In Why Nations Fail we lay out some of the most popular alternative hypotheses about comparative economic development. There we paid little attention to the role of ideas, except to the extent that they play a role in economists’ favorite “ignorance hypothesis”. One form of ignorance could be that policymakers in poor countries just have the wrong ideas about how to make their country rich, or they have such ideas foisted upon them by international institutions or misguided economists. For example, Anne Krueger argued in her 1993 book Political Economy of Policy Reform in Developing Countries, that Latin American countries had inappropriately adopted inward looking “import substitution” policies in the post World War II period because they were fooled by the incorrect ideas of economists like Raúl Prebisch. Better ideas then came along and Latin American countries changed track towards greener pastures.
even the most practical man of affairs is usually in the thrall of the ideas of some long-dead economist.
Rodrik similarly argues that many policies and arrangements should be understood as outcomes of mistaken theories rather than consequences of some powerful groups to mold them for their interests. Interestingly, his view is not that dissimilar from Anne Krueger’s but with one difference: the sign is reversed!
Rodrik thus sees the policies prior to reform in the 1990s as sensible, and the ones adopted afterwards in the era of the Washington Consensus as the incorrect ones.
Could this be the right way to think about underdevelopment?
In the next few posts, we’ll examine these ideas starting with one of the favorite examples of the ideas-drive-everything camp: government central planning of the economy.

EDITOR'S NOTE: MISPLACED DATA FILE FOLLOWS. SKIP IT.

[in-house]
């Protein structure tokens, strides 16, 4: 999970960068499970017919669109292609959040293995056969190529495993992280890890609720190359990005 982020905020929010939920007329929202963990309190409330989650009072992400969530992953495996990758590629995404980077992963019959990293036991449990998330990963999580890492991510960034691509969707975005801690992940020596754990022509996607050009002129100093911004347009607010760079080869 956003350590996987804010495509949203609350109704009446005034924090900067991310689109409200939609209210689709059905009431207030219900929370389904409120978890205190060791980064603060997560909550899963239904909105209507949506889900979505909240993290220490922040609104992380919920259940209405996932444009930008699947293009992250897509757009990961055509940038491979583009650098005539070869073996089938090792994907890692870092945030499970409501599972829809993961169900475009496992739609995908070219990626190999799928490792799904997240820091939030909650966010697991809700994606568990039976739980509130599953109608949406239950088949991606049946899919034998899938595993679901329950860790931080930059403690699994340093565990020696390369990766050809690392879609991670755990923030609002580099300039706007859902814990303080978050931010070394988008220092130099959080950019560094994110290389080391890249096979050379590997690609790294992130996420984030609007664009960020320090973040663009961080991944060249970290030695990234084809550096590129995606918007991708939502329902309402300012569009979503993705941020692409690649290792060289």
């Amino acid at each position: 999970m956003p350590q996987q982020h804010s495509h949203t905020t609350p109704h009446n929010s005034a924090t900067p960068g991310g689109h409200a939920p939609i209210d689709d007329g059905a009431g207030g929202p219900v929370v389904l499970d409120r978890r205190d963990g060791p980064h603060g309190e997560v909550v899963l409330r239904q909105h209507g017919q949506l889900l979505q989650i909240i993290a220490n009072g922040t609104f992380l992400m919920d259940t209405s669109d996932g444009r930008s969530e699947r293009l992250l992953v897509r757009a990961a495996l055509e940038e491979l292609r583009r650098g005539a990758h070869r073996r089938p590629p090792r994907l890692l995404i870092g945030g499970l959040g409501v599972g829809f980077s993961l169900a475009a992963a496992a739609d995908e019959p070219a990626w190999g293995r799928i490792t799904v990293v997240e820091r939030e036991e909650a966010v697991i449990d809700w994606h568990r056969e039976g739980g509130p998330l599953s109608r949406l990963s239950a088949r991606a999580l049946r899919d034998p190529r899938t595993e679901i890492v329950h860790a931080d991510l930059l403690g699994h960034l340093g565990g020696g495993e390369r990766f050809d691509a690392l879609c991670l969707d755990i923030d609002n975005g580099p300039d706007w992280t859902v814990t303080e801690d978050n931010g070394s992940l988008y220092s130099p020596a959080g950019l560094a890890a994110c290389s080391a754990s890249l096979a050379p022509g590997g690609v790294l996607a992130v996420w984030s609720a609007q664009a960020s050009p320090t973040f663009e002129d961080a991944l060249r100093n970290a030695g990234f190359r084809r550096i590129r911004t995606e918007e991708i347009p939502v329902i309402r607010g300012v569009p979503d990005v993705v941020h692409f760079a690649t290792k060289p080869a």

When we were students, almost every undergraduate textbook contrasted the efficient way that markets allocate resources to the massive inefficiency associated with central planning, usually in the Soviet case.
But why on earth did the Soviet Union adopt such inefficient system? Textbooks usually resort to ideas and ideology as the explanation.
The story goes something like this: When the Bolsheviks took over Russia in 1917, they had a Marxist ideology which crucially relied on collective ownership of the means of production and assets, and on state planning of industry. (Never mind that central planning did not start until after Stalin’s rise to power). So they introduced central planning because of their ideas and ideology.
What were they expecting from central planning? Central planning was seen either as an attempt to create “socialist men and women” stripped of the bad effects of markets and private property on their character and work ethic, or simply as a facet of state ownership of the means of production. When the state owned everything, it had to decide what to do with the resources, which was what central planning was about. It would do this of course with an eye towards social welfare, which the Bolsheviks no doubt saw as something a market economy could not achieve. (However ironic it may sound today that Bolsheviks might have been interested in anybody’s social welfare). Indeed, prior to the adoption of central planning in 1928, they even abolished money (a.k.a. “the root of all evil”) at one point in the period of “war communism” between 1918 and 1921.
So this seems like a pretty convincing exemplar of hugely inefficient institutions introduced because of ideology. But is it?